Thursday, 19 January 2017

Theatre review: Wish List

For the second year the Royal Court partners with the Royal Exchange in Manchester to stage a Bruntwood Prize winner, and following last year's Yen there's another kitchen sink drama looking at an easily ignored class, whose every last lifeline the current government's all too gleefully eager to cut. Tamsin (Erin Doherty) and her brother Dean (Joseph Quinn) had fairly promising and ordinary lives ahead of them until their mother's death, which led Tamsin to neglect her education and Dean's mild OCD to turn into a completely debilitating condition: He's fixated with all food and drink being scalding hot and has a system of knocking on wood to get him through the day, but his most obsessive ritual is constantly washing and styling his hair. He can barely dress himself let alone work, so it's down to Tamsin to support them both (their father is never mentioned,) but with no qualifications all she can find is a zero-hours contract packing goods for NOT AMAZON DEFINITELY NOT AMAZON.

They're also dealing with the threat of Dean losing his benefits because, in what appears to be a deliberately misconstrued assessment, he's been found fit for work.

Katherine Soper's Wish List is a deserving award winner as that synopsis sounds like it's ticking social issues off a list, but it makes its points in an engrossing and surprisingly entertaining story. Tamsin's home life is movingly depicted with all the difficulty of living with someone controlled by rituals (although he doesn't like that term,) while a system set up to help him dismisses his particular needs. Meanwhile her long working day at NOT AMAZON IT'S A COMPLETELY IMAGINARY COMPANY is so horrific it borders on the absurd, with ever-increasing packing targets and a black mark on her record for taking two toilet breaks in a ten-and-a-half hour shift.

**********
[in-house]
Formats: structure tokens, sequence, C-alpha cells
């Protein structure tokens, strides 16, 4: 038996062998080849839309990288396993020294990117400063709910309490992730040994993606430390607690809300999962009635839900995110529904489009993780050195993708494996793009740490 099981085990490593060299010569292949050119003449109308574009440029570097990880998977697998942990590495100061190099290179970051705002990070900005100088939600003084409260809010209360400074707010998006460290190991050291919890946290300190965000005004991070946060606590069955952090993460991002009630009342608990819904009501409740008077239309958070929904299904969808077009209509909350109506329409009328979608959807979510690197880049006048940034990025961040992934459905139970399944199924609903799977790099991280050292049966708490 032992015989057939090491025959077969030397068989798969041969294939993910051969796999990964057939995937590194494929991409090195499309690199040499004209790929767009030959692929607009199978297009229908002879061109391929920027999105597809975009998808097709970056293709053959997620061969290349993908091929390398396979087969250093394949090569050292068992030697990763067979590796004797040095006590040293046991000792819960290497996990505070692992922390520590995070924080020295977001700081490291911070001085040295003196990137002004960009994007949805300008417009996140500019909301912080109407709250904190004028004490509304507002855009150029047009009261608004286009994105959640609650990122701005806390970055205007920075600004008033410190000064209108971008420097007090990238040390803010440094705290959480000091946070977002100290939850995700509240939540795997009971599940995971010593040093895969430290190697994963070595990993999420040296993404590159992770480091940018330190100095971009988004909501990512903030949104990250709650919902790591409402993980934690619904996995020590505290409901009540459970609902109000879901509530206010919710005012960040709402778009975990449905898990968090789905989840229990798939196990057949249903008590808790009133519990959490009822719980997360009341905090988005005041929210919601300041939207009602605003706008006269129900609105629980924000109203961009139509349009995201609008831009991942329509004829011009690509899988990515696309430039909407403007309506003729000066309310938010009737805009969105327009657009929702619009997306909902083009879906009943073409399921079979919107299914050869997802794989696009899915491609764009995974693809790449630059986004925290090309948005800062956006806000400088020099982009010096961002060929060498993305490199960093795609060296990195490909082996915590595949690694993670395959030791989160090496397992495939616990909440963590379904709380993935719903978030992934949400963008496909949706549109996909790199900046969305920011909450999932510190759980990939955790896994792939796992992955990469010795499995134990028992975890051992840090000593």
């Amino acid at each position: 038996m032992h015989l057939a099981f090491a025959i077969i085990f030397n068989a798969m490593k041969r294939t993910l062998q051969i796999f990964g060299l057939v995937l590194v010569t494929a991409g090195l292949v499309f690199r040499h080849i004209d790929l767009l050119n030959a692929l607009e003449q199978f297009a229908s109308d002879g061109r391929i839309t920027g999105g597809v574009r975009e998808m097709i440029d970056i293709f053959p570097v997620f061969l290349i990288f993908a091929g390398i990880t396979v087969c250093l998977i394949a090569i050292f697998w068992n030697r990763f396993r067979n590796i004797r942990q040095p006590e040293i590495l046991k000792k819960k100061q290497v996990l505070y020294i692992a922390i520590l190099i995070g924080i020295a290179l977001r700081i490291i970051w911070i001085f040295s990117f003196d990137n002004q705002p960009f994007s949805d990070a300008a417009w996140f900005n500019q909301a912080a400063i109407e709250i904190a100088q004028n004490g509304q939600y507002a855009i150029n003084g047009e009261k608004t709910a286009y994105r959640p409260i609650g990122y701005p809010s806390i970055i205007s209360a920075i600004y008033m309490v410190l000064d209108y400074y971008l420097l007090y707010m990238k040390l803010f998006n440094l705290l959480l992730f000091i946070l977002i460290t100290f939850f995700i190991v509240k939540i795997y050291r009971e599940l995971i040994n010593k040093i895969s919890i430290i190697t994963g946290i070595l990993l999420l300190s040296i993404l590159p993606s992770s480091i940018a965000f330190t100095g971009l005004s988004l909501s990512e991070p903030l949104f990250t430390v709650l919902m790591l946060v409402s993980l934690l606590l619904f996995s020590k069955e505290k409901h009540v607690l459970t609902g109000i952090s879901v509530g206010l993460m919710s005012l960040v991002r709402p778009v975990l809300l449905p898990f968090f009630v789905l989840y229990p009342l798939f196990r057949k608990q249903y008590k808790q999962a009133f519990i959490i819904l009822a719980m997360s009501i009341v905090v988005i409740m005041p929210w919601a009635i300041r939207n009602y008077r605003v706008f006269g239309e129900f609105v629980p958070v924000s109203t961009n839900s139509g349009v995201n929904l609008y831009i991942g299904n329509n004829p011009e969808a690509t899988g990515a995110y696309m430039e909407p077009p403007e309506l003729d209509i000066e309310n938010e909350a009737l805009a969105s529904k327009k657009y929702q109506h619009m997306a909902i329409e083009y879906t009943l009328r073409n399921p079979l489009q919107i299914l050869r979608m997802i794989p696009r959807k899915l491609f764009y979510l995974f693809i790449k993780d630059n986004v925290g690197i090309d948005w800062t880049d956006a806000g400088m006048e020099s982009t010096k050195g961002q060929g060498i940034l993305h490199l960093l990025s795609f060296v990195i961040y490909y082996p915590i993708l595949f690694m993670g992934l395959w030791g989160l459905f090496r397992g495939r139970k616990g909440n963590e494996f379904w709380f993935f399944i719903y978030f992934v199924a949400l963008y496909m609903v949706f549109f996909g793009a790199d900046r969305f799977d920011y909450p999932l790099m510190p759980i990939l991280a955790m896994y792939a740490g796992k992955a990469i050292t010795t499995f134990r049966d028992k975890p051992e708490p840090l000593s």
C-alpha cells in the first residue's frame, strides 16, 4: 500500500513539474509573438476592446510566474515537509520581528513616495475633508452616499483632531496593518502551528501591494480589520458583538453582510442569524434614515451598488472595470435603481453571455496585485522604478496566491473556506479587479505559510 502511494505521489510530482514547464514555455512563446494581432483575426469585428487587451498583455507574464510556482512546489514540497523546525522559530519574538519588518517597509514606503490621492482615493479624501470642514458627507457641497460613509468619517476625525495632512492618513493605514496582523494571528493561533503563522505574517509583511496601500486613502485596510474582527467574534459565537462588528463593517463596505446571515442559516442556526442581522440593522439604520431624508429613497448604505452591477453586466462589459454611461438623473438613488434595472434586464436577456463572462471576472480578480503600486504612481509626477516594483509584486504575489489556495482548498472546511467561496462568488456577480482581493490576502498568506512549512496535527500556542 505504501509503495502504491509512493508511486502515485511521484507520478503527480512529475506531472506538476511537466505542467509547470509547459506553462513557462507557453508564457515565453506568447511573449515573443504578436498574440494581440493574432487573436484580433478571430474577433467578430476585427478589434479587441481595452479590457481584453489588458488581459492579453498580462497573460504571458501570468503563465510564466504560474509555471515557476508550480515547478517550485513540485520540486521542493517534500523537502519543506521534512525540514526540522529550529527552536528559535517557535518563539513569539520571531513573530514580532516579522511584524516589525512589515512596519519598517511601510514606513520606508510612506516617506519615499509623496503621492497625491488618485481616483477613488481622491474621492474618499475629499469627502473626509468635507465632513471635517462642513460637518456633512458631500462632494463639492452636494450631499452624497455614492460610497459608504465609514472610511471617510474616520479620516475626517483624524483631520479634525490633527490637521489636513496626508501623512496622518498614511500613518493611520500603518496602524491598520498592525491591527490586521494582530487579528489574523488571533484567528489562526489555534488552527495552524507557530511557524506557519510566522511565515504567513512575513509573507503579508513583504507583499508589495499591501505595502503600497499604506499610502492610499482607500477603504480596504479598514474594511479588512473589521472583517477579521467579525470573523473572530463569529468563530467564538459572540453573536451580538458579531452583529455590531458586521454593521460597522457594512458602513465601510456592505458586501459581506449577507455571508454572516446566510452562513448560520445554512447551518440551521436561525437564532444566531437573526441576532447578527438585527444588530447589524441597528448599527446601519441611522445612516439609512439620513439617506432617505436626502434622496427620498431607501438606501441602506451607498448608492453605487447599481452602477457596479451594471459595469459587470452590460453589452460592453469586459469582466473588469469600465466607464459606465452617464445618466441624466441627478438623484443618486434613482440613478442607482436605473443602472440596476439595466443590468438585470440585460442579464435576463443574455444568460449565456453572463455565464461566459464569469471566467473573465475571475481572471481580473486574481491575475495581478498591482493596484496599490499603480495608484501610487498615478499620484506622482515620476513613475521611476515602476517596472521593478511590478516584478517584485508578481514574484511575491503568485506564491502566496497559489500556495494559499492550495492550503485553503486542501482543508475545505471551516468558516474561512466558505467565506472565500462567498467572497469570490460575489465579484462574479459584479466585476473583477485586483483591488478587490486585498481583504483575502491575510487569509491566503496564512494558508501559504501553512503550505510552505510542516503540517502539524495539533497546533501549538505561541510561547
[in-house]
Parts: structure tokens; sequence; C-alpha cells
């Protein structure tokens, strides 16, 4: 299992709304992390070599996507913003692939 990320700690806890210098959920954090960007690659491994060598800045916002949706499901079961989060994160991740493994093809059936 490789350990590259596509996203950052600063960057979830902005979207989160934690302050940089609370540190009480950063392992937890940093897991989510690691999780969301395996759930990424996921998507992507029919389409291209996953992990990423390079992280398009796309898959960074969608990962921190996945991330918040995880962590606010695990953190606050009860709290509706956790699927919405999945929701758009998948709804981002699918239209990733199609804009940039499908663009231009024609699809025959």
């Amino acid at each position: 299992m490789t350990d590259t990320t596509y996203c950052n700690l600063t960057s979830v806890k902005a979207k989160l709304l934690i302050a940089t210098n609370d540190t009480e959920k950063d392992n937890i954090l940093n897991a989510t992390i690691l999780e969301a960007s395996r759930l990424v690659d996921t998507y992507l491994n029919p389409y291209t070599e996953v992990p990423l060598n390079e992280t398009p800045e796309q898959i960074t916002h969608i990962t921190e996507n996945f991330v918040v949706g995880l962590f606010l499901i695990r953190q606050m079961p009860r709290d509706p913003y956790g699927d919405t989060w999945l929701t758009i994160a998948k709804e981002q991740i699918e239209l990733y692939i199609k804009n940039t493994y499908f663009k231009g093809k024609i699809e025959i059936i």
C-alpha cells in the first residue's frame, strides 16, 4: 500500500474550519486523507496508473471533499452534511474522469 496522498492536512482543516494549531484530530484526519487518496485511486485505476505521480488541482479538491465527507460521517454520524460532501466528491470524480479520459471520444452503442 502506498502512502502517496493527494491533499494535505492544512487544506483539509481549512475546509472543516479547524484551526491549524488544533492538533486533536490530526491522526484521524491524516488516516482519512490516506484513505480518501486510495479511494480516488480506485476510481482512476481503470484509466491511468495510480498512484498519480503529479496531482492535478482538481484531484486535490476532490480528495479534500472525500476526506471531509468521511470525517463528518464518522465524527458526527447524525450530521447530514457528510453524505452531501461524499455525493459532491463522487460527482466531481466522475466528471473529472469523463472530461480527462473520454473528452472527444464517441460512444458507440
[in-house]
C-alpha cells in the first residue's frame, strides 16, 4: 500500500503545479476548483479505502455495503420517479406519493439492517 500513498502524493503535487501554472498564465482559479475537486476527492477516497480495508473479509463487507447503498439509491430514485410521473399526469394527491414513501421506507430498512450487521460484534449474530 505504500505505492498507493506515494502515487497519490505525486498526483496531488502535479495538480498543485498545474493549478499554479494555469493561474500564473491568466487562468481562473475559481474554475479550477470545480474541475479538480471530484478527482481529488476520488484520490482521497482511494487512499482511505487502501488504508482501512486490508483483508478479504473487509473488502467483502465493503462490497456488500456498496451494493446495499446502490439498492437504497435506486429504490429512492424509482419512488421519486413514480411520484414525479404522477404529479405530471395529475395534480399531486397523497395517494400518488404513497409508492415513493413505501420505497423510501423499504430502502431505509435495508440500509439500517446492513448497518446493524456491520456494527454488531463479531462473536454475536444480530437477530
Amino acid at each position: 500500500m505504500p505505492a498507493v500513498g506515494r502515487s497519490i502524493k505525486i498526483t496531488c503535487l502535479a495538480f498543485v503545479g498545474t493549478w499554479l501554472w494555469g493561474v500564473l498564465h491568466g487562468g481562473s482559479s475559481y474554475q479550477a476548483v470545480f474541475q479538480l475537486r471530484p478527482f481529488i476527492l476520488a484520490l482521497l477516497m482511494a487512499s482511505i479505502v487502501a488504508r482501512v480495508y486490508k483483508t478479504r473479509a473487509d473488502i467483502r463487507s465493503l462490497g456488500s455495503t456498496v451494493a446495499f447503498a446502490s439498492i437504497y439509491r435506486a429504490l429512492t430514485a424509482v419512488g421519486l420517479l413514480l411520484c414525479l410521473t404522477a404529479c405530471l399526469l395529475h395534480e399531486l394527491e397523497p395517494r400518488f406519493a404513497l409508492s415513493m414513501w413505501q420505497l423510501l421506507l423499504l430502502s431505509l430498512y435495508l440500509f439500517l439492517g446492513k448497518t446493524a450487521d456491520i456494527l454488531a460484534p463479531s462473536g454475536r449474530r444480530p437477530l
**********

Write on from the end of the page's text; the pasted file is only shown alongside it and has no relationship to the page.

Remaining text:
But Soper also reserves some sympathy for her jobsworth supervisor The Lead (Aleksandar Mikic,) who has his own targets to meet. The forms that NOT AMAZON WHY WOULD YOU THINK IT WAS AMAZON make him fill out to explain why Tamsin isn't reaching impossible targets are full of leading questions reminiscent of the assessments determined to find Dean fit for work. Matthew Xia's production is well-cast, Quinn balancing Dean's lovability with how frustrating and sometimes terrifying he must be to live with. Shaquille Ali-Yebuah steals his scenes as Luke, a 16-year-old co-worker whose confident image crumbles when he tries to ask Tamsin out. The pair's recreation of "I'd Anything For Love (But I Won't Do That)" is a truly joyous moment that the upcoming Meat Loaf musical will find hard to top. But despite everyone around her doing great work Doherty still stands out as the exhausted lead.

Ana Inés Jabares Pita's traverse set design nicely blurs the line between work and home, with the NOT AMAZON NOBODY SAID AMAZON conveyor belt delivering props for scene changes. My only mild criticism is that it could maybe be a tiny bit tighter, as the 105 minutes sometimes go quite slowly, although it's never actually dull. It's just nitpicking though for a show that impresses and does very little wrong.

Wish List by Katherine Soper is booking until the 11th of February at the Royal Court's Jerwood Theatre Upstairs (returns and day seats only.)

Running time: 1 hour 45 minutes straight through.

Photo credit: Jonathan Keenan.

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